: There’s no harm in editing your shots with filters. Instagram has some great ones and there are loads of other apps with more options. But don’t apply a filter effect for the sake of it, only if it helps tell your story.


Finally I leave you with a video review much of what is above. Happy shooting.



 “70% of people have a smartphone in the world today”

While today’s smartphones have become fairly complex and feature-laden, taking pictures is not quite as labor intensive as creating a new contact on your phone. Once you have identified the camera app, put the icon on your home screen. You will use it more than you think. It’s easy to get overwhelmed, but there are some easy tips to remember so you can get the clearest shot of grandma as possible.
 

1. Clean Your Lens!

Sounds simple but most people forget to do this often enough. Your phone is in your pocket, in your purses, in your hands and other places we don’t want to know about. It’s common sense that a clean, clear lens is going to take better images than a dirty one. Even if you don’t see smudges, they could be affecting your camera images.

It’s a good idea – and good camera hygiene – to regularly wipe your smartphone camera lens with a soft, clean cloth or a damp lens or screen wipe.

 

2. Know your settings – AUTO?

Forget all the other settings and keep it on AUTO. If you don’t know what the setting are, don’t touch them. The good news is that “Auto” on every smartphone does a pretty phenomenal job of taking all your images. The best tip I can give you to override here is the flash. 90% of your photos should be taken with out the flash. Smartphone cameras are very good with low light. Use the flash when your on the beach, or a situation where it can be used as fill in flash. Flash photos produce very harsh shadows and show wrinkles – so I’ll say no more.
paul kaiser
 
paul kaiser


3. Tap to Focus before you shoot

cameraYour smartphone knows how to focus but you can help it decide where. Tapping your screen to focus your shot is a no brainer once you get in the habit of it, and it can make all the difference. Just click on the portion of the shot you want in focus.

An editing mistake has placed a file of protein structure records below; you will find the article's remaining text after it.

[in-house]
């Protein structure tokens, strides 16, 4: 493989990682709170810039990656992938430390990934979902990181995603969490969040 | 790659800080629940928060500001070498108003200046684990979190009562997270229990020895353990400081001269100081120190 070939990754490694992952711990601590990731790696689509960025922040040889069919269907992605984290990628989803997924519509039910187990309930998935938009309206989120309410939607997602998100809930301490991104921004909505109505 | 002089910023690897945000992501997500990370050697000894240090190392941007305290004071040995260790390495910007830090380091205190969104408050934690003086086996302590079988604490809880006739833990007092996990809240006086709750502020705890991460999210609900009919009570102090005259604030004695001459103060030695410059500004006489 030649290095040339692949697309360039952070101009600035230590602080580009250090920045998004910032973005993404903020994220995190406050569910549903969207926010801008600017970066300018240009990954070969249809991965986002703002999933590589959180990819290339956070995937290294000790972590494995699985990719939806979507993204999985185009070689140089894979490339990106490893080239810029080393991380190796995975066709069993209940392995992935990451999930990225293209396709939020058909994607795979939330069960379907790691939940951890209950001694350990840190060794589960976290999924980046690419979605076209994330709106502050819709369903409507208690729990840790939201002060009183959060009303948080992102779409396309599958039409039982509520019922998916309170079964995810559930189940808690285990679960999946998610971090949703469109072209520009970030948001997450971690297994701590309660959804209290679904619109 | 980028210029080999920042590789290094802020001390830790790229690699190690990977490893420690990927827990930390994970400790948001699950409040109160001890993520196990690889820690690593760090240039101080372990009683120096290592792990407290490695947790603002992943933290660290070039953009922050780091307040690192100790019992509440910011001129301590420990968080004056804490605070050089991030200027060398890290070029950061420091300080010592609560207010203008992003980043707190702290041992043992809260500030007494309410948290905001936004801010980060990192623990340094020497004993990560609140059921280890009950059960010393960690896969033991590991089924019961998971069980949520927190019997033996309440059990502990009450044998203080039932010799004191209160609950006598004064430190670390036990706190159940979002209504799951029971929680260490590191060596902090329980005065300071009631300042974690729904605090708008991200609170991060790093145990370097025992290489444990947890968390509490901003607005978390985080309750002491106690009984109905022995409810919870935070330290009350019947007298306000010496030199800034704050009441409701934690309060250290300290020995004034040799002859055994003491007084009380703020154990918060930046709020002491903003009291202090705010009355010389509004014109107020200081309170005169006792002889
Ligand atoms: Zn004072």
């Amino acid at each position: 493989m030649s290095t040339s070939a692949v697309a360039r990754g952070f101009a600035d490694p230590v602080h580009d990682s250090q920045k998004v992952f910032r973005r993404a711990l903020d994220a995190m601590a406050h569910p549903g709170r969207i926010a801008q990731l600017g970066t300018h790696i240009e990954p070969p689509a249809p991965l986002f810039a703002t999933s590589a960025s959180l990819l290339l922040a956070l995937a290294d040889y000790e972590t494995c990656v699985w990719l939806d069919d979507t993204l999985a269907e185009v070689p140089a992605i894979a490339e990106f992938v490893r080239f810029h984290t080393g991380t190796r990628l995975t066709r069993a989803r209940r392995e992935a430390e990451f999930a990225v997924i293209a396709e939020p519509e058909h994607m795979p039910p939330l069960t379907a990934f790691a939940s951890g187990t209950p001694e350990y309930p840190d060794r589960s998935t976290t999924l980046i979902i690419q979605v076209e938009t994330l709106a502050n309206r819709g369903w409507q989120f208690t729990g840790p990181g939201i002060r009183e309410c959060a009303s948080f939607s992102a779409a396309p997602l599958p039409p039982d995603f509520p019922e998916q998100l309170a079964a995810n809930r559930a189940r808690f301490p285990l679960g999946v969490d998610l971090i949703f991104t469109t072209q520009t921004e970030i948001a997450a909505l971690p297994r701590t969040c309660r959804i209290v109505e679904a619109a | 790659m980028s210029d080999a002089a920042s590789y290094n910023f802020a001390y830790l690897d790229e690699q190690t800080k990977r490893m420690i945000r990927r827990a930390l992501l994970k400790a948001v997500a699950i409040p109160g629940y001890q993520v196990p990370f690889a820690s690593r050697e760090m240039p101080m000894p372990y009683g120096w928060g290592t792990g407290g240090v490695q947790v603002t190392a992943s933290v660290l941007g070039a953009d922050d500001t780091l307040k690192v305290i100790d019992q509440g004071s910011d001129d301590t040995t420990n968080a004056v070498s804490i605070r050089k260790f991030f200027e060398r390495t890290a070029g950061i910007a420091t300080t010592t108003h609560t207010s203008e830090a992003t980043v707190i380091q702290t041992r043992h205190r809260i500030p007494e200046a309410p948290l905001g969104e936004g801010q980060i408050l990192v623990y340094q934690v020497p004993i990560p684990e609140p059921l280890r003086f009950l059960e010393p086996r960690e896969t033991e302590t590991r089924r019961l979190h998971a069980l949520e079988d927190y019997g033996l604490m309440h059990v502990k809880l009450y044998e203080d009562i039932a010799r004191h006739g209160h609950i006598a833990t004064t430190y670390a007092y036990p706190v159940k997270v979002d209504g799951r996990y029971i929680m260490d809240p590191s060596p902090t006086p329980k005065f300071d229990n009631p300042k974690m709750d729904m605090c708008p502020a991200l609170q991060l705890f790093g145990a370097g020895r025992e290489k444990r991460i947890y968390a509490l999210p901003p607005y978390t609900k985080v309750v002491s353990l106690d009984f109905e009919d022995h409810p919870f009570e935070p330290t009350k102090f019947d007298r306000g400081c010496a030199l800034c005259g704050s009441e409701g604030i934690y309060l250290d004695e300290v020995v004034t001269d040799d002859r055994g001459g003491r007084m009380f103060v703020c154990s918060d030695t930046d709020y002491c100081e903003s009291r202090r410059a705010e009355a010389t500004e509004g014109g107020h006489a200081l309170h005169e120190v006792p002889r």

Just as important, tapping to focus adjusts the light meter of the subject that you’re actually shooting instead of just averaging the exposure across the entire shot. This can make for a disappointing picture as seen below.

 

4. Lighting is EverythingThis is when you use your flash. Your smartphone does a great many things right, but even the best smartphone or any cameras for that matter, struggles with proper exposure. Don’t shoot directly into backlit scenes unless it’s unavoidable. Try to position your shot so that the light is facing your subject. Avoid taking a shot that has both very dark and very well-lit areas. While it might sound counter intuitive, avoid flash in dark settings unless you’re a fan of that “still out at the bar at 3 a.m.” ambiance. Natural light always looks better when there is enough of it.


5. To Filter or not to Filter

Use filters, but mindfully
: There’s no harm in editing your shots with filters. Instagram has some great ones and there are loads of other apps with more options. But don’t apply a filter effect for the sake of it, only if it helps tell your story.


Finally I leave you with a video review much of what is above. Happy shooting.

About the author

An experienced and innovative digital marketer that has an outstanding background in all facets of multi-channel marketing that ranges from strategic planning, brand marketing, social media enthusiast to digital consulting for business.